Home Facts & Figures Knowledge base Gas Geological Evolution of the Chalk Group in the Northern Dutch North Sea (2015)

Geological Evolution of the Chalk Group in the Northern Dutch North Sea (2015)

This MSc thesis has been written by former intern Eva van der Voet.

The Late Cretaceous to Early Tertiary chalk play in the Dutch North Sea area has received increased attention since many hydrocarbons fields were found in these sediments in the Norwegian and Danish North Sea. However, not much is known on the sedimentology and stratigraphy of the Chalk Group in the Dutch North Sea. A relatively new 3D seismic survey in the northern Dutch North Sea provided the opportunity to study the interior of the Chalk Group in detail.

An analysis of the tectono-sedimentary history of the Chalk Group in a northern Dutch North Sea area is performed, by integration of biostratigraphic well data and seismic data. Seven seismic units, based on the seven chronostratigraphic stages of the Late Cretaceous and Early Tertiary, are interpreted throughout the roughly five different structural elements of the study area. Reflection terminations have been identified and the tectonic evolution of the area was reconstructed, based on mostly onlap-structures and truncations. Periods of relative subsidence and erosional events can be distinguished.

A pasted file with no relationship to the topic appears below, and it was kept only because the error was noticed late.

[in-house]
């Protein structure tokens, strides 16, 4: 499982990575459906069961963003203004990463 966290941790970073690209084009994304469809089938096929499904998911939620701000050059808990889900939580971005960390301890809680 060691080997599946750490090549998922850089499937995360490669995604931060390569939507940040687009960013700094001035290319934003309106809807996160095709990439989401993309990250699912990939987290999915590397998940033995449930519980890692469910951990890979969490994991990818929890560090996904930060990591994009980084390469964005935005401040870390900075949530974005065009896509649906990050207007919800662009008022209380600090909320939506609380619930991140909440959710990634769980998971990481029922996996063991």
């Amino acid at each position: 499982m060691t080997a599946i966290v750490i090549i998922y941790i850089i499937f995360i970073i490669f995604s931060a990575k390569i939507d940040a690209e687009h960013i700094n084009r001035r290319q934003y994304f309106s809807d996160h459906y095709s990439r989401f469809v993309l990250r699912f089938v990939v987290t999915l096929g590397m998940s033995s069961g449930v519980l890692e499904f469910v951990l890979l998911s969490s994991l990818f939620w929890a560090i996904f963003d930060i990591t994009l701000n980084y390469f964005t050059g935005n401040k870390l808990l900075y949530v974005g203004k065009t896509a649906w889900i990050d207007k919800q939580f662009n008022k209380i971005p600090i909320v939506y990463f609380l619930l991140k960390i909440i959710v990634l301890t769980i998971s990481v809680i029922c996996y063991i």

The most important geological events that must have taken place during and after the deposition of the Chalk Group are described. The first period of chalk deposition was a phase of relative tectonic quiescence. However, the thickness map of the Turonian shows a SW-ward tilting, which has not been recognized before. Another exception to the regional subsidence is little or no deposition of Coniacian and Santonian sediments in the western part of the study area, which is likely due to subsidence of the eastern part during the Coniacian and Santonian. During the Campanian and Maastrichtian, a widespread inversion phase occurred in two pulses, visible as seismic truncations. It started in the Step Graben and western Dutch Central Graben at the end of the Campanian and the second pulse during the Maastrichtian affected the Elbow Spit Platform and eastern Dutch Central Graben. The uplift and subsequent erosion had a differential effect and was strongest in the Step Graben, where even the Turonian sequence was partly eroded. Subsequently, a period of regional subsidence resulted in the deposition of thick Maastrichtian sequences. The subsidence possibly continued during the Danian (early Tertiary) but this is uncertain since the Danian sequence is very thin in most of the study area as a result of a renewed uplift and erosion phase at the end of the Danian. This inversion phase ended the chalk deposition and from this time onward, siliciclastic sediments were deposited instead.